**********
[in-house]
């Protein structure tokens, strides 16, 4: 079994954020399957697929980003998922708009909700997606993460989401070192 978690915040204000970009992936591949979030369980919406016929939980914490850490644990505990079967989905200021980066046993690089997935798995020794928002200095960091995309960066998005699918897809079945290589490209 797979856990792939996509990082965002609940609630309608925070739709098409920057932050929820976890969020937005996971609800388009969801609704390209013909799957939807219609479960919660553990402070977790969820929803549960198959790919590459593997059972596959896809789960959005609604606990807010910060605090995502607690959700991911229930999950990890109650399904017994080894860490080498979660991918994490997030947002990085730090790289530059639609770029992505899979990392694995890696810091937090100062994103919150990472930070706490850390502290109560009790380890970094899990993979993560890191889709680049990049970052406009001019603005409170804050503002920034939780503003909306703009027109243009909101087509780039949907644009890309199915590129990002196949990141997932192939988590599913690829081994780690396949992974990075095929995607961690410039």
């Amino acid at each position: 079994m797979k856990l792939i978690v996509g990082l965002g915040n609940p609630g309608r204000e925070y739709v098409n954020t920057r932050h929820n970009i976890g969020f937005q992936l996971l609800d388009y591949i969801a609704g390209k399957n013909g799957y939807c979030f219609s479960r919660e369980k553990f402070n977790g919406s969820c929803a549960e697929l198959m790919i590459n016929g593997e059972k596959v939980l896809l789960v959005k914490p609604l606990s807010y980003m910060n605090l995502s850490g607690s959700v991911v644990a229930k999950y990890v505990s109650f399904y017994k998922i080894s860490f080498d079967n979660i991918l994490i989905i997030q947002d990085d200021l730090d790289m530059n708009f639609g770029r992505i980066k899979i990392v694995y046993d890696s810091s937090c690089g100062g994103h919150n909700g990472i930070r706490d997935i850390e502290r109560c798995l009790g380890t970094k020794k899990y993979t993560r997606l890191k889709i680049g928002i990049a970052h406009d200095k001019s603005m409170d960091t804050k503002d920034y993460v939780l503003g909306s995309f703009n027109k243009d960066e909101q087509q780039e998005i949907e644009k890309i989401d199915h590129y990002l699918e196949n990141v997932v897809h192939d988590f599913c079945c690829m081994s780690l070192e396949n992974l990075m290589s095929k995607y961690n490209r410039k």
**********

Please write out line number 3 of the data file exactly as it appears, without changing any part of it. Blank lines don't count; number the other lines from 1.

């Amino acid at each position: 079994m797979k856990l792939i978690v996509g990082l965002g915040n609940p609630g309608r204000e925070y739709v098409n954020t920057r932050h929820n970009i976890g969020f937005q992936l996971l609800d388009y591949i969801a609704g390209k399957n013909g799957y939807c979030f219609s479960r919660e369980k553990f402070n977790g919406s969820c929803a549960e697929l198959m790919i590459n016929g593997e059972k596959v939980l896809l789960v959005k914490p609604l606990s807010y980003m910060n605090l995502s850490g607690s959700v991911v644990a229930k999950y990890v505990s109650f399904y017994k998922i080894s860490f080498d079967n979660i991918l994490i989905i997030q947002d990085d200021l730090d790289m530059n708009f639609g770029r992505i980066k899979i990392v694995y046993d890696s810091s937090c690089g100062g994103h919150n909700g990472i930070r706490d997935i850390e502290r109560c798995l009790g380890t970094k020794k899990y993979t993560r997606l890191k889709i680049g928002i990049a970052h406009d200095k001019s603005m409170d960091t804050k503002d920034y993460v939780l503003g909306s995309f703009n027109k243009d960066e909101q087509q780039e998005i949907e644009k890309i989401d199915h590129y990002l699918e196949n990141v997932v897809h192939d988590f599913c079945c690829m081994s780690l070192e396949n992974l990075m290589s095929k995607y961690n490209r410039k």